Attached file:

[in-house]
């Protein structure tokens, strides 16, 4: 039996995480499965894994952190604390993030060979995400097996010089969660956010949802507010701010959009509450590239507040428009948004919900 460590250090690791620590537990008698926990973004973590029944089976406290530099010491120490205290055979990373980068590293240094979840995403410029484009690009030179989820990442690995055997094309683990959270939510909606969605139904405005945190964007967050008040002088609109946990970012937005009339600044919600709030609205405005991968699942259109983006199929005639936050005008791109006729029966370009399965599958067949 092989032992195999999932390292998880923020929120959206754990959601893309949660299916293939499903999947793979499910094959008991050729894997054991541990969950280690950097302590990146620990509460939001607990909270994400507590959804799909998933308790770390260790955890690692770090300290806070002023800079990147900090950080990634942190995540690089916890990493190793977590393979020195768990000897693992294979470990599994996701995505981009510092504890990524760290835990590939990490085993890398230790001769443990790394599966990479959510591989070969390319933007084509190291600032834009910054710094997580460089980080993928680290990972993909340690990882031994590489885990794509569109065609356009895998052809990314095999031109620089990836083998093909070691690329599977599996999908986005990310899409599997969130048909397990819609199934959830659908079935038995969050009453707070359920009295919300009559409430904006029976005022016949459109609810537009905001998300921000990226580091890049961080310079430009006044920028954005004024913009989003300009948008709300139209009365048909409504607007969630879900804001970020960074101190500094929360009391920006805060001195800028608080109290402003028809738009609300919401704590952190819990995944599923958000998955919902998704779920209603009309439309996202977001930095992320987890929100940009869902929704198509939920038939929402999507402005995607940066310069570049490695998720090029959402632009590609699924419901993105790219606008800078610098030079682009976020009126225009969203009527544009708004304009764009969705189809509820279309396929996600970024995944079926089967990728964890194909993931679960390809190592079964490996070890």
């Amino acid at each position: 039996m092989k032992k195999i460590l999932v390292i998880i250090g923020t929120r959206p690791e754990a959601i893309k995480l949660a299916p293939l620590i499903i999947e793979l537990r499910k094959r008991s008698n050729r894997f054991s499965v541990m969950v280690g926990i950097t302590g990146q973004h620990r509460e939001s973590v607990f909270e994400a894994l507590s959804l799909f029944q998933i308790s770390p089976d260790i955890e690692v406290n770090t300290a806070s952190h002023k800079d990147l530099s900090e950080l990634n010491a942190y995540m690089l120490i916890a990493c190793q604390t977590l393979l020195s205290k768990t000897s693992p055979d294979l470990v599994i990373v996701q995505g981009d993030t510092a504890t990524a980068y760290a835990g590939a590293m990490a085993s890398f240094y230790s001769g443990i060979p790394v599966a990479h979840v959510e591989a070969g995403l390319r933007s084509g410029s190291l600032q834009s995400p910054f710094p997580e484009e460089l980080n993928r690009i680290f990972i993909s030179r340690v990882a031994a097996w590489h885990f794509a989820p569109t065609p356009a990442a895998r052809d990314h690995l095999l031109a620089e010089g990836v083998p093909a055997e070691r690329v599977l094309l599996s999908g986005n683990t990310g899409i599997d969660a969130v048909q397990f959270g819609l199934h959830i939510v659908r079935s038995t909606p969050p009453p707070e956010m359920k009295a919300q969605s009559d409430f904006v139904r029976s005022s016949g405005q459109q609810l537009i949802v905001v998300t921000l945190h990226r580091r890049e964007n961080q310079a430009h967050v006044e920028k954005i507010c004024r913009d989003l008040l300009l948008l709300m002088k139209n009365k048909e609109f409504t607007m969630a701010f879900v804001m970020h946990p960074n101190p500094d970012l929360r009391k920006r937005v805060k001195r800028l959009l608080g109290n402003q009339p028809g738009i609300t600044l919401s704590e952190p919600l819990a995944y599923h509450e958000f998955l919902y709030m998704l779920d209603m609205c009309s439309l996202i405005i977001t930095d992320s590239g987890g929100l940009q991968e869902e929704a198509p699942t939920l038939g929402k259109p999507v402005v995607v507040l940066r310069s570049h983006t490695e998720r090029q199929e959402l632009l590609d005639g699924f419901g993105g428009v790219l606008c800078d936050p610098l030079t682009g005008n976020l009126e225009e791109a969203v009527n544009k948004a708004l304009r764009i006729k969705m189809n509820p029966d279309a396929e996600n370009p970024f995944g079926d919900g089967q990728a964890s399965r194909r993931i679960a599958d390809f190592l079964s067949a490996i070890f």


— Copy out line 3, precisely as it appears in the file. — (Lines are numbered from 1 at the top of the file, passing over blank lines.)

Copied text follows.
């Amino acid at each position: 039996m092989k032992k195999i460590l999932v390292i998880i250090g923020t929120r959206p690791e754990a959601i893309k995480l949660a299916p293939l620590i499903i999947e793979l537990r499910k094959r008991s008698n050729r894997f054991s499965v541990m969950v280690g926990i950097t302590g990146q973004h620990r509460e939001s973590v607990f909270e994400a894994l507590s959804l799909f029944q998933i308790s770390p089976d260790i955890e690692v406290n770090t300290a806070s952190h002023k800079d990147l530099s900090e950080l990634n010491a942190y995540m690089l120490i916890a990493c190793q604390t977590l393979l020195s205290k768990t000897s693992p055979d294979l470990v599994i990373v996701q995505g981009d993030t510092a504890t990524a980068y760290a835990g590939a590293m990490a085993s890398f240094y230790s001769g443990i060979p790394v599966a990479h979840v959510e591989a070969g995403l390319r933007s084509g410029s190291l600032q834009s995400p910054f710094p997580e484009e460089l980080n993928r690009i680290f990972i993909s030179r340690v990882a031994a097996w590489h885990f794509a989820p569109t065609p356009a990442a895998r052809d990314h690995l095999l031109a620089e010089g990836v083998p093909a055997e070691r690329v599977l094309l599996s999908g986005n683990t990310g899409i599997d969660a969130v048909q397990f959270g819609l199934h959830i939510v659908r079935s038995t909606p969050p009453p707070e956010m359920k009295a919300q969605s009559d409430f904006v139904r029976s005022s016949g405005q459109q609810l537009i949802v905001v998300t921000l945190h990226r580091r890049e964007n961080q310079a430009h967050v006044e920028k954005i507010c004024r913009d989003l008040l300009l948008l709300m002088k139209n009365k048909e609109f409504t607007m969630a701010f879900v804001m970020h946990p960074n101190p500094d970012l929360r009391k920006r937005v805060k001195r800028l959009l608080g109290n402003q009339p028809g738009i609300t600044l919401s704590e952190p919600l819990a995944y599923h509450e958000f998955l919902y709030m998704l779920d209603m609205c009309s439309l996202i405005i977001t930095d992320s590239g987890g929100l940009q991968e869902e929704a198509p699942t939920l038939g929402k259109p999507v402005v995607v507040l940066r310069s570049h983006t490695e998720r090029q199929e959402l632009l590609d005639g699924f419901g993105g428009v790219l606008c800078d936050p610098l030079t682009g005008n976020l009126e225009e791109a969203v009527n544009k948004a708004l304009r764009i006729k969705m189809n509820p029966d279309a396929e996600n370009p970024f995944g079926d919900g089967q990728a964890s399965r194909r993931i679960a599958d390809f190592l079964s067949a490996i070890f």